The Upheaval in Alzheimer's Research and Clinical Development
It seems that the tipping point has been reached in the Alzheimer's research and development community, in the sense that it is becoming more widely accepted that new approaches are needed. The failure to produce significant benefits to patients via clearance of amyloid from the brain by immunotherapy has spurred a great deal of theorizing, and several new and promising lines of work. For example, working on restoring age-related declines in drainage of cerebrospinal fluid might remove all metabolic waste from the brain. Alternatively, a focus on neuroinflammation and the role of dysfunctional microglia is suggested, particularly by studies of senolytics showing benefits in mouse models resulting from removal of senescent microglia. The monolithic focus on amyloid is giving way to a period of greater experimentation and diversity in clinical development, and this can only be a good thing when it comes to making progress towards effective treatments for Alzheimer's disease.
In the last five years, as several large clinical trials testing drugs for Alzheimer's disease failed, the field came to a stark conclusion: These approaches did nothing to slow down - let alone reverse - the course of the disease once patients already exhibited symptoms of early dementia. The failed trials, along with the dawning realization that the disease unfolds over decades, have put the entire field on a reset-to develop and test interventions that can be used much earlier, to discover new targets beyond misfolded amyloid and tau proteins, and to fund large, interdisciplinary, big data collaborations.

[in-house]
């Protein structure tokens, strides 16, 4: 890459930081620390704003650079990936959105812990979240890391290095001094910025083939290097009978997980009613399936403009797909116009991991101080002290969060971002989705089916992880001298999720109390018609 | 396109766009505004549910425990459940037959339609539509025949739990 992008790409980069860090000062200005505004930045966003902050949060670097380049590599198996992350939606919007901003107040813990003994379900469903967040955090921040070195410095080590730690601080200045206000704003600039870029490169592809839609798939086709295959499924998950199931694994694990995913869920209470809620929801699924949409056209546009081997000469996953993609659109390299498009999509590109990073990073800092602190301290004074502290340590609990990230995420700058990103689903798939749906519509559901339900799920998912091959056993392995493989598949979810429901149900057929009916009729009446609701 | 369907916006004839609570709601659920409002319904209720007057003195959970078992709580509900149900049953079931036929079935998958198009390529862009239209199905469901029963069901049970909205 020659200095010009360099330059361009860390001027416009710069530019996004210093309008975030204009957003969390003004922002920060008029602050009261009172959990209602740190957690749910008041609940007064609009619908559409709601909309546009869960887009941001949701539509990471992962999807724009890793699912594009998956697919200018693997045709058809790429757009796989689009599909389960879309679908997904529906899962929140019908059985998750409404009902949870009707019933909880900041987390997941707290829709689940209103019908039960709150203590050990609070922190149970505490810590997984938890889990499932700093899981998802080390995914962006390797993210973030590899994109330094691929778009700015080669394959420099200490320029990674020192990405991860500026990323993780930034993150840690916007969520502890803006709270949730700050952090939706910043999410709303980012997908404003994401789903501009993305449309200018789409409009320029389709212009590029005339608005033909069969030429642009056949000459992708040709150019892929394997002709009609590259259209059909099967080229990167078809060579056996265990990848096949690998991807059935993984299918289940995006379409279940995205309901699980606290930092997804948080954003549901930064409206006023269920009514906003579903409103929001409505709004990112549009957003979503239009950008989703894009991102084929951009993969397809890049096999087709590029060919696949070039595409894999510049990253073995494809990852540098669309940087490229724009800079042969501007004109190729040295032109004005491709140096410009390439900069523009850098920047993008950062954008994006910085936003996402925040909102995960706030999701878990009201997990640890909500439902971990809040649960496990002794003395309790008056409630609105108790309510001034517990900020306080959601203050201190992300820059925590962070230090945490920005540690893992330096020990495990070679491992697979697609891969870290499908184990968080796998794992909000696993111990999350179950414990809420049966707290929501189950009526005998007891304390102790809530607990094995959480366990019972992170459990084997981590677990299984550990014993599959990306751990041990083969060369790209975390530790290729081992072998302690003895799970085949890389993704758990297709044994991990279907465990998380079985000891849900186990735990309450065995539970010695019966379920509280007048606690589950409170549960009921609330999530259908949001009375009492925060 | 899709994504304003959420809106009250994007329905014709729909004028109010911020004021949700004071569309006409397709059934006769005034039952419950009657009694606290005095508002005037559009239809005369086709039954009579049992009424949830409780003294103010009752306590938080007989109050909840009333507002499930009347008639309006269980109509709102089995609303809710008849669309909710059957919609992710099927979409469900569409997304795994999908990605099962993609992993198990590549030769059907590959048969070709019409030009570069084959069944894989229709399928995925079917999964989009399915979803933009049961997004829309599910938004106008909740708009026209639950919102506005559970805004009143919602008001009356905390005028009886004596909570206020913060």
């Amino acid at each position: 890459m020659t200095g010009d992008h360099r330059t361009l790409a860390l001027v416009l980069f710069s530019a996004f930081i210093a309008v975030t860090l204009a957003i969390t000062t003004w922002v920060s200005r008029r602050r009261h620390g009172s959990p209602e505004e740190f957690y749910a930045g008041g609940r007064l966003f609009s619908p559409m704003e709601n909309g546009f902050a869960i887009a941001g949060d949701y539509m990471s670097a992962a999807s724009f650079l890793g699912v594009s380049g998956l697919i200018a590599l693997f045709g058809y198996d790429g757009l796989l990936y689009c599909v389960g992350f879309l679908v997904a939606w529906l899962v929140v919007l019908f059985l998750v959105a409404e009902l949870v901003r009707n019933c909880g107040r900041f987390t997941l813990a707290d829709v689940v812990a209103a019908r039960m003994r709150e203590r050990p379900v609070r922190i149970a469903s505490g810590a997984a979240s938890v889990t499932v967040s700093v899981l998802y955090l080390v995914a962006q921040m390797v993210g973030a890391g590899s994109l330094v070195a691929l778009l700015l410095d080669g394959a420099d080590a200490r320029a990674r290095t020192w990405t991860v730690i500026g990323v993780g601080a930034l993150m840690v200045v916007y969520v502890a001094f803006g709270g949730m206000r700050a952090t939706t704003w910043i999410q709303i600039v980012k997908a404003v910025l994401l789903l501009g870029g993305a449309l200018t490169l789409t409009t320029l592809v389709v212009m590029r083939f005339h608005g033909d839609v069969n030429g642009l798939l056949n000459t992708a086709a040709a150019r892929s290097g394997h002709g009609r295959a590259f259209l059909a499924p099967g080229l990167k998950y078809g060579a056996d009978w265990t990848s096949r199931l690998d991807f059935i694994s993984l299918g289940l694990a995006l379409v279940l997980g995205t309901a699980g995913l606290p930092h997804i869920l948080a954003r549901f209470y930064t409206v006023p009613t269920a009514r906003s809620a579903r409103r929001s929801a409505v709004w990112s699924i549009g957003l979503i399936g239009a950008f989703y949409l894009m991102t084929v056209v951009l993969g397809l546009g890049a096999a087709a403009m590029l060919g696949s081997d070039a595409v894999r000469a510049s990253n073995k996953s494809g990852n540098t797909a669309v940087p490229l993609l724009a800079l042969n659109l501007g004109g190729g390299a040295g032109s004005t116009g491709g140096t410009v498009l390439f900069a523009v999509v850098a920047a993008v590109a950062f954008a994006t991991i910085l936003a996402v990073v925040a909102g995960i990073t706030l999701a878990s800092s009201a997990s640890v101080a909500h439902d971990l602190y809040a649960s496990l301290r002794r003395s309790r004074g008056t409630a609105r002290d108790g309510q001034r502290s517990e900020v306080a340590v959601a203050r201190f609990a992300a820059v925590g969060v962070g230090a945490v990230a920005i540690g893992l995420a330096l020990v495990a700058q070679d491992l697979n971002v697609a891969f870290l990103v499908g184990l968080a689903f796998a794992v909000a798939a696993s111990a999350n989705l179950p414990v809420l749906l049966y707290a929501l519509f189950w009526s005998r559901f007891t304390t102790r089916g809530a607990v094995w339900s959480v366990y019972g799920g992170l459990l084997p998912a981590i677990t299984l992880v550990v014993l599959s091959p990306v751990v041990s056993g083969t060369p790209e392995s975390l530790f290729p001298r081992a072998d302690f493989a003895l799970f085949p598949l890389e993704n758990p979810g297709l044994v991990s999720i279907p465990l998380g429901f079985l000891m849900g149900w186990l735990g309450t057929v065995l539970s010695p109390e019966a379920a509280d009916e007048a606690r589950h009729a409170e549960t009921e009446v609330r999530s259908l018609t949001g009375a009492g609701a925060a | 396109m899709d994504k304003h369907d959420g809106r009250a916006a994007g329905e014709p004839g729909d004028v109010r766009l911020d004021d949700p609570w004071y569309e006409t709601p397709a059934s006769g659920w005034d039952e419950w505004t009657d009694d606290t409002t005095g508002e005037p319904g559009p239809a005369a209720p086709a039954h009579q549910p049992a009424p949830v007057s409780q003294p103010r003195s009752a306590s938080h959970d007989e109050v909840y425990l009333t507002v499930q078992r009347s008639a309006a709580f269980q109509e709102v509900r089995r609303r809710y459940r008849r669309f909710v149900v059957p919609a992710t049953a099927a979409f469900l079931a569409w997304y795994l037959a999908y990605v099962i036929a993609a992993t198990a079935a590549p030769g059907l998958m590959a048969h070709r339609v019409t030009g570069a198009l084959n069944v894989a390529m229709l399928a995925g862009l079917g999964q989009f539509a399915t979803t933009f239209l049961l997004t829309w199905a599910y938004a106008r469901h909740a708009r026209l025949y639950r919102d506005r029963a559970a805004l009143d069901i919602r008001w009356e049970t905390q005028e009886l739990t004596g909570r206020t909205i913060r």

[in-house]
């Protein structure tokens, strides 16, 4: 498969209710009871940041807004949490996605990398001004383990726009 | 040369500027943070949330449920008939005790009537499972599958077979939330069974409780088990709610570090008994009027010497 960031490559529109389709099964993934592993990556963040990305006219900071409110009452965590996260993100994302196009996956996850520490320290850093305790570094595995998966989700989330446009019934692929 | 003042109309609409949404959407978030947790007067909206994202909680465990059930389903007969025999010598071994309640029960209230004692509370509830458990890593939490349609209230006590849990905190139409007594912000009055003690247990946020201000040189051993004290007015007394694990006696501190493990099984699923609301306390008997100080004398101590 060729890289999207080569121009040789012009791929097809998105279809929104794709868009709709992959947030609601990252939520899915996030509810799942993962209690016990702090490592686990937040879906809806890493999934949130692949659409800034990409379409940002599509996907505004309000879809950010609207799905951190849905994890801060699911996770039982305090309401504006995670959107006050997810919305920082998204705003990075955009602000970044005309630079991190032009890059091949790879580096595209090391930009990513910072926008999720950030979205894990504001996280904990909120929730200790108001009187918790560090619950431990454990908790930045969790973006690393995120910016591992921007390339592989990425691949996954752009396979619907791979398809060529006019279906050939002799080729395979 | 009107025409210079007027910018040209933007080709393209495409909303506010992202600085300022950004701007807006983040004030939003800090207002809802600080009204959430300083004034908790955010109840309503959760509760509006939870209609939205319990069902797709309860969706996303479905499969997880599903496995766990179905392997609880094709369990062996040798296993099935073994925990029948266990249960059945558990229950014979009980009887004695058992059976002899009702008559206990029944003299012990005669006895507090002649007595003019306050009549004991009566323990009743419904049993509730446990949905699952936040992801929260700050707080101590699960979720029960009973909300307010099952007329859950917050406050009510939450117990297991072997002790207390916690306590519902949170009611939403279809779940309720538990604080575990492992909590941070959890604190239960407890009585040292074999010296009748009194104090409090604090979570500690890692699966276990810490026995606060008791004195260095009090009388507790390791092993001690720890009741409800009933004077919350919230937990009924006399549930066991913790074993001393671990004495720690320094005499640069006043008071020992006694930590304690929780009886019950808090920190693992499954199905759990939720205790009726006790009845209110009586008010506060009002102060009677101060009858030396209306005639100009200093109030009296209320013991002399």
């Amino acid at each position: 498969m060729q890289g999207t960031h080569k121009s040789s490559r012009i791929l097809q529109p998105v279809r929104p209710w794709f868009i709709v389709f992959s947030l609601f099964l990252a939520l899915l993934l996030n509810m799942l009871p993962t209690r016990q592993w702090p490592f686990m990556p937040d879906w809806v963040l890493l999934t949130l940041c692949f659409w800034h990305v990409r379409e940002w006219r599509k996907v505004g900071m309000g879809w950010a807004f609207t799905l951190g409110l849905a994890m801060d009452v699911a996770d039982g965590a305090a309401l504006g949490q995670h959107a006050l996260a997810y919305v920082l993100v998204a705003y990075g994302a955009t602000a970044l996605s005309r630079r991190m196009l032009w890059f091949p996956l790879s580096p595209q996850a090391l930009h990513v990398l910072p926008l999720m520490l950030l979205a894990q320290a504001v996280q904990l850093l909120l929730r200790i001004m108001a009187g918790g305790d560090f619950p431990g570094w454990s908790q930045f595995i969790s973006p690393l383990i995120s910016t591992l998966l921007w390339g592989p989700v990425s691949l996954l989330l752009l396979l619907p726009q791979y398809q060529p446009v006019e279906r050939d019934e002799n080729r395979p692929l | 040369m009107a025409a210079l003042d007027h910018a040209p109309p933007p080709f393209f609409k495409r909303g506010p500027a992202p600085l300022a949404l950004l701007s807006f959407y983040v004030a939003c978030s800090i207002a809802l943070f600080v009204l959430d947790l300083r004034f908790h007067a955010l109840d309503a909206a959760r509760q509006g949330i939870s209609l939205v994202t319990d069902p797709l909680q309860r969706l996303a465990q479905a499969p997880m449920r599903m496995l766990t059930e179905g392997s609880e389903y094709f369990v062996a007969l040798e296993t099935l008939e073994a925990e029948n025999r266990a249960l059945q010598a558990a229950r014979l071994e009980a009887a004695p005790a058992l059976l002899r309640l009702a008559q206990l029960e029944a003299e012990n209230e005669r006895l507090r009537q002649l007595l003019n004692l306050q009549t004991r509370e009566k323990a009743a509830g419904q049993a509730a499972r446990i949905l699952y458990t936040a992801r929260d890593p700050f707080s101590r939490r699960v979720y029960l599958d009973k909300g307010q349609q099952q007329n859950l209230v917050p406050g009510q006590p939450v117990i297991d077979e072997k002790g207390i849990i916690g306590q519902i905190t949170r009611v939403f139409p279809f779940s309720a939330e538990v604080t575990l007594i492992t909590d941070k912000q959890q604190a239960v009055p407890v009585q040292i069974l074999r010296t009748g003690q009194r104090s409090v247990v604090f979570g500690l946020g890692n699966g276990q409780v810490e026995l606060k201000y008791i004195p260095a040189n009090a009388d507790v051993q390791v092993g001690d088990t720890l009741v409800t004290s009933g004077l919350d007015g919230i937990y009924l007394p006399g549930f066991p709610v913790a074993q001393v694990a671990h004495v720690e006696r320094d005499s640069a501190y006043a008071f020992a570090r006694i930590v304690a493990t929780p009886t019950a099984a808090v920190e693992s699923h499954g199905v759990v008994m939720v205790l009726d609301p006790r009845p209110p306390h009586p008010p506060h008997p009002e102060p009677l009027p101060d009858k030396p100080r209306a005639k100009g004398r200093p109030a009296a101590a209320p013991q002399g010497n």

Aging is by far the biggest risk factor for developing Alzheimer's - if everyone lived to be 85, one in two people would develop dementia. The lion's share of Alzheimer's research and drug discovery to date has focused on misfolded amyloid and tau proteins, which aggregate to form plaques (amyloid) and tangles (tau) in the brain. But the body's attempt to clear the sticky proteins might also be contributing to or causing the neurodegeneration. Drug trials have almost exclusively sought to use antibodies targeted toward these two proteins to try to attack and clear the misfolded forms or mop up soluble forms, or to inhibit enzymes responsible for generating the miscreant peptides.
New areas being explored include the vascular system, epigenetics, neuroprotection, synaptic health, immunity and inflammation, and metabolic dysfunction, among others. Neuroinflammation and proteostasis, or the management of proteins within cells, are trending areas of research. Another booming area of Alzheimer's research is the development of biomarkers and diagnostic tests to monitor disease presence and progression. Radioactive positron emission tomography (PET) tracers enable physicians to image and measure amyloid and tau proteins in the brains of living patients. Other biomarkers can be measured precisely from collecting cerebral spinal fluid. However, both types of tests are invasive, and PET scans are expensive. "We need a blood test like the one we have for cholesterol that can be done in any doctor's office quickly and inexpensively."